As with nearly all of the first wave of Disney animated features, the fantasy of Cinderella thinly disguises and provides momentary escape from a social ill. At the heart of Dumbo is a lilting lullaby of owning one’s perceived oddities and turning them into defining positives, and Lady and the Tramp stresses the importance of not letting one’s individualism harden into a way of distancing one’s self from friends and community. In the case of Cinderella, the thematic strands point toward notions of class and entitlement, many of which come directly from the source material of the same name by Charles Perrault.
Directed by Clyde Geronimi, Hamilton Luske and Wilfred Jackson, Cinderella is marked by the way it slyly shows a triumvirate of class systems within its fleet-footed 72-minute runtime. The only daughter of a late wealthy landowner, Cinderella (voiced by Ilene Woods) benevolently rules over a community of small woodland creatures (mostly mice, some blue jays) that help her with her chores and waking-up rituals, while she herself serves as busy housemaid, seamstress, and laborer to her wicked stepmother, Lady Tremaine (Eleanor Audley), and step sisters, Anastasia and Drizella (Lucille Bliss and Rhoda Williams).
Everyone, however, ultimately serves the King (Luis Van Rooten), who decides to throw a ball to find his son, Prince Charming (William Phipps, who acted the part, and Mike Douglas, who provided the character’s singing voice), a bride after little luck elsewhere, and there’s a sense in how the film is structured that Cinderella and Charming are merely pawns being moved by fate and the forces that be. For all his iconography, Prince Charming does very little more than yawn and dance in the film, and the animals, voiced most prominently by Jimmy MacDonald, exude more personality individually than Charming and Cinderella combined. It’s arguable that Lady Tremaine’s nefarious pet cat, Lucifer, has as much screen time as the eponymous heroin does.
Nevertheless, the story, which has nine credited writers, is largely remembered as a lead-up to Cinderella’s encounter with her fairy godmother (Verna Felton) and the grand ball wherein Cinderella loses her glass slipper. The second half of the film, which is made up of the ball sequence and the King’s search for Cinderella, is a much more tiresome affair than the lively first half, which doesn’t defer to simple wish fulfillment and, for that matter, features the better songs (the “Oh, Sing Sweet Nightingale” sequence is one of the dreamiest Disney has ever produced). There’s also an elongated, inventive scene in which the two lead mice, Jaq and Gus-Gus, face-off against Lucifer to get the makings for Cinderella’s ball gown.
The wish fulfillment that Cinderella offers is at once heartfelt and irksome. If one were to look at it in terms of class, the film sets up a dream scenario where the kind and giving win out over cruel, manipulative, and cheating taskmasters; a perceived ownership of those under you is, in the film’s view, an essential evil. As a feminist text, however, the film is, like most Disney films, a bit irritating: It takes the love of a preposterously rich, all-powerful man to finally allow Cinderella’s self-possession to take full bloom. Still, this is essentially the writing on the wall with Disney, and isn’t nearly as brazen about its philosophical faults as, say, Sleeping Beauty. Thematically, Cinderella preaches something far more easily tangible and relatable to the everyday than a flying elephant, romantic pooches, or mining dwarves: respect and understanding for hard work and those who tirelessly labor with no need for false praise or special consideration.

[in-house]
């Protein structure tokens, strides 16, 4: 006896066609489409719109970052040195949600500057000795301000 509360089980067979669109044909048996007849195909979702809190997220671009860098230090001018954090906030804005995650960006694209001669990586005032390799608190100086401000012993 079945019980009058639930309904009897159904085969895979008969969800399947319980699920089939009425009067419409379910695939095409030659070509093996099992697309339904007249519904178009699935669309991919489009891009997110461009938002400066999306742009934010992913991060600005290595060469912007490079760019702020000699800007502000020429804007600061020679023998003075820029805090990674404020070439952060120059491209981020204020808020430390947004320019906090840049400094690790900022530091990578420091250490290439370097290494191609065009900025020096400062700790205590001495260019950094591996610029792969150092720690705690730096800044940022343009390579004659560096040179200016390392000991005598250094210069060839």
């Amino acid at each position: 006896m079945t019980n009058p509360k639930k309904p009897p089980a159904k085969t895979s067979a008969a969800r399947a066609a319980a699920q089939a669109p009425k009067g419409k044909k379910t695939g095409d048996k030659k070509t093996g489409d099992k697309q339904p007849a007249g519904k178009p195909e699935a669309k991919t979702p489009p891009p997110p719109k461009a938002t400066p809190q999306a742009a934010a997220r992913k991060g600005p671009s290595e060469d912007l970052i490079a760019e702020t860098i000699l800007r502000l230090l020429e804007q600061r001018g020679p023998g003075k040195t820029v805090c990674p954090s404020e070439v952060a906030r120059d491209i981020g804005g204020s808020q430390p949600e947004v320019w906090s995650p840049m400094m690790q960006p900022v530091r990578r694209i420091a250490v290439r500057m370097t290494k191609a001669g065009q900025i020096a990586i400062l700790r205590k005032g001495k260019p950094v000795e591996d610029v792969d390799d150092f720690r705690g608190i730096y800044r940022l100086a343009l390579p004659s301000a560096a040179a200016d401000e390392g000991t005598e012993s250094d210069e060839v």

As is often the case with Disney's Blu-ray output, Cinderella makes full use of what distinguishes Blu-ray from DVD. Compared to the DVD release of Cinderella that was put out years ago, Disney's Blu-ray of the film boasts bolder colors and exquisite clarity that perfectly highlights the sustainability of the work done by Disney's animators in the 1940s and '50s. From the pinks and blues of Cinderella's dresses to the smattering of colors in the King's palace and bedroom, Disney's transfer highlights the sheer wondrous visuals that often powered Disney's early pictures past the limits of the written storytelling. The audio is equally excellent, as all the songs ring out with power and clarity along with the dialogue. The score and effects sound strong in the background, but the muscularity of the songs (rightly) dominates this exquisite transfer.
A great deal of the featurettes are actually holdovers from the DVD, but they still add up to quite a lot of detail about the long road it took to bring Charles Perrault's classic to the big screen. For the Blu-ray, there are a handful of additional featurettes as well, including a focused look at the fairy godmother and a lovely short involving Christian Louboutin. The deleted scenes and the alternate opening sequence are both shown in storyboard form, but remain fascinating insights into roads not taken by Walt Disney and his team. Disney's daughter, Diane, offers a warm intro to the film and there's an audio-only version of the film with all the songs and some songs that were cut. Storyboard-to-film comparisons, the DisneyView feature, the digital storybook, excerpts from The Mickey Mouse Club and an old Laugh-O-Gram are also included.
Class and femininity are of distinct thematic interest in Cinderella, and while Disney's excellent Blu-ray release of the film doesn't really offer a discussion of said themes, it does provide a brilliant A/V transfer and a deluge of relevant extras to make up for it.